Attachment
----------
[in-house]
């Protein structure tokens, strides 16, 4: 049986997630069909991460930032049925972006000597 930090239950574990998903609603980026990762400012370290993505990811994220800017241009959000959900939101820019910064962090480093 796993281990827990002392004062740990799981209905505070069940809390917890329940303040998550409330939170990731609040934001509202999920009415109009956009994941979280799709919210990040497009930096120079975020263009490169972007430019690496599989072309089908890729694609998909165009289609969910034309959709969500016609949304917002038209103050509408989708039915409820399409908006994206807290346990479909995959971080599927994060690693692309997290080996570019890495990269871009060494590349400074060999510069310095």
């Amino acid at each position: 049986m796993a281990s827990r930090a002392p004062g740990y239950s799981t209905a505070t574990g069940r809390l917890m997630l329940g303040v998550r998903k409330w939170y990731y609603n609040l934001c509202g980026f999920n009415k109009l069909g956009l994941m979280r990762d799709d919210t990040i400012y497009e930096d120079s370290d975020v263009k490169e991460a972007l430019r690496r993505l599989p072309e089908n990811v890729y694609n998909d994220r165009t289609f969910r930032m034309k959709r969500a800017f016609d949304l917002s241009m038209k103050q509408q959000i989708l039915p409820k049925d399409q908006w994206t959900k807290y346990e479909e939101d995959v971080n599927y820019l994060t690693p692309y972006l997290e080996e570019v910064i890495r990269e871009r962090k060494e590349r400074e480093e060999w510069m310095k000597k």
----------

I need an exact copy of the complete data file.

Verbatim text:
[in-house]
């Protein structure tokens, strides 16, 4: 049986997630069909991460930032049925972006000597 930090239950574990998903609603980026990762400012370290993505990811994220800017241009959000959900939101820019910064962090480093 796993281990827990002392004062740990799981209905505070069940809390917890329940303040998550409330939170990731609040934001509202999920009415109009956009994941979280799709919210990040497009930096120079975020263009490169972007430019690496599989072309089908890729694609998909165009289609969910034309959709969500016609949304917002038209103050509408989708039915409820399409908006994206807290346990479909995959971080599927994060690693692309997290080996570019890495990269871009060494590349400074060999510069310095």
């Amino acid at each position: 049986m796993a281990s827990r930090a002392p004062g740990y239950s799981t209905a505070t574990g069940r809390l917890m997630l329940g303040v998550r998903k409330w939170y990731y609603n609040l934001c509202g980026f999920n009415k109009l069909g956009l994941m979280r990762d799709d919210t990040i400012y497009e930096d120079s370290d975020v263009k490169e991460a972007l430019r690496r993505l599989p072309e089908n990811v890729y694609n998909d994220r165009t289609f969910r930032m034309k959709r969500a800017f016609d949304l917002s241009m038209k103050q509408q959000i989708l039915p409820k049925d399409q908006w994206t959900k807290y346990e479909e939101d995959v971080n599927y820019l994060t690693p692309y972006l997290e080996e570019v910064i890495r990269e871009r962090k060494e590349r400074e480093e060999w510069m310095k000597k």